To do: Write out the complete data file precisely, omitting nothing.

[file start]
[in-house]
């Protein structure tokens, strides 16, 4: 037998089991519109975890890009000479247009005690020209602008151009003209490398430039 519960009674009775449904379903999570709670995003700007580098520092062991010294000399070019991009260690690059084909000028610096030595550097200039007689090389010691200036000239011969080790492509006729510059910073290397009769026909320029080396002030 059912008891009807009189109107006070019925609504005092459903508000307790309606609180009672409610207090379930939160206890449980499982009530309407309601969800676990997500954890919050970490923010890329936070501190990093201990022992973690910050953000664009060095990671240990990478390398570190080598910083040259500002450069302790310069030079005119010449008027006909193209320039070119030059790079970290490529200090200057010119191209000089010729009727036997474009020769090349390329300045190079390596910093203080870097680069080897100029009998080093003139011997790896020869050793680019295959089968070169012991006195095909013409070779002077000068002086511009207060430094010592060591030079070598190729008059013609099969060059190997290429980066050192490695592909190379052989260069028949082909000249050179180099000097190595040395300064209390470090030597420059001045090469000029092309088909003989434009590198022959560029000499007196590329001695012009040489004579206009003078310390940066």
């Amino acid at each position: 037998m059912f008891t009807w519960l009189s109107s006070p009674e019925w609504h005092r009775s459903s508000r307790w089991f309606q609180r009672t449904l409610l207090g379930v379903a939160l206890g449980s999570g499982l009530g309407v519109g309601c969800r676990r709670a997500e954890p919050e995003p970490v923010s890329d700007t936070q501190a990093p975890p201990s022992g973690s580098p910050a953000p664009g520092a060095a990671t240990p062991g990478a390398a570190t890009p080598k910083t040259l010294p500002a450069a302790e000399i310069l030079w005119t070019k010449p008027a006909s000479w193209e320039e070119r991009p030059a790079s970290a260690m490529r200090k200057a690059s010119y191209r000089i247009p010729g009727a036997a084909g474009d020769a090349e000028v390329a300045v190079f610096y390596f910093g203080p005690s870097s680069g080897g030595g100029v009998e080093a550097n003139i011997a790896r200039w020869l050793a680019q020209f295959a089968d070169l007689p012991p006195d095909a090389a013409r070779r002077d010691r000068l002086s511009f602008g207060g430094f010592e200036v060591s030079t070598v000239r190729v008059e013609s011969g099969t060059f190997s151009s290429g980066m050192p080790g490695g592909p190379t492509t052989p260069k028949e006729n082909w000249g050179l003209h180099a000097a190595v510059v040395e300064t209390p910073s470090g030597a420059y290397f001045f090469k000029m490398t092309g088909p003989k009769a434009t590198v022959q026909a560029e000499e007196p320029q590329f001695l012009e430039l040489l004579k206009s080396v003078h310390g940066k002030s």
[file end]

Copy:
[in-house]
């Protein structure tokens, strides 16, 4: 037998089991519109975890890009000479247009005690020209602008151009003209490398430039 519960009674009775449904379903999570709670995003700007580098520092062991010294000399070019991009260690690059084909000028610096030595550097200039007689090389010691200036000239011969080790492509006729510059910073290397009769026909320029080396002030 059912008891009807009189109107006070019925609504005092459903508000307790309606609180009672409610207090379930939160206890449980499982009530309407309601969800676990997500954890919050970490923010890329936070501190990093201990022992973690910050953000664009060095990671240990990478390398570190080598910083040259500002450069302790310069030079005119010449008027006909193209320039070119030059790079970290490529200090200057010119191209000089010729009727036997474009020769090349390329300045190079390596910093203080870097680069080897100029009998080093003139011997790896020869050793680019295959089968070169012991006195095909013409070779002077000068002086511009207060430094010592060591030079070598190729008059013609099969060059190997290429980066050192490695592909190379052989260069028949082909000249050179180099000097190595040395300064209390470090030597420059001045090469000029092309088909003989434009590198022959560029000499007196590329001695012009040489004579206009003078310390940066």
């Amino acid at each position: 037998m059912f008891t009807w519960l009189s109107s006070p009674e019925w609504h005092r009775s459903s508000r307790w089991f309606q609180r009672t449904l409610l207090g379930v379903a939160l206890g449980s999570g499982l009530g309407v519109g309601c969800r676990r709670a997500e954890p919050e995003p970490v923010s890329d700007t936070q501190a990093p975890p201990s022992g973690s580098p910050a953000p664009g520092a060095a990671t240990p062991g990478a390398a570190t890009p080598k910083t040259l010294p500002a450069a302790e000399i310069l030079w005119t070019k010449p008027a006909s000479w193209e320039e070119r991009p030059a790079s970290a260690m490529r200090k200057a690059s010119y191209r000089i247009p010729g009727a036997a084909g474009d020769a090349e000028v390329a300045v190079f610096y390596f910093g203080p005690s870097s680069g080897g030595g100029v009998e080093a550097n003139i011997a790896r200039w020869l050793a680019q020209f295959a089968d070169l007689p012991p006195d095909a090389a013409r070779r002077d010691r000068l002086s511009f602008g207060g430094f010592e200036v060591s030079t070598v000239r190729v008059e013609s011969g099969t060059f190997s151009s290429g980066m050192p080790g490695g592909p190379t492509t052989p260069k028949e006729n082909w000249g050179l003209h180099a000097a190595v510059v040395e300064t209390p910073s470090g030597a420059y290397f001045f090469k000029m490398t092309g088909p003989k009769a434009t590198v022959q026909a560029e000499e007196p320029q590329f001695l012009e430039l040489l004579k206009s080396v003078h310390g940066k002030s």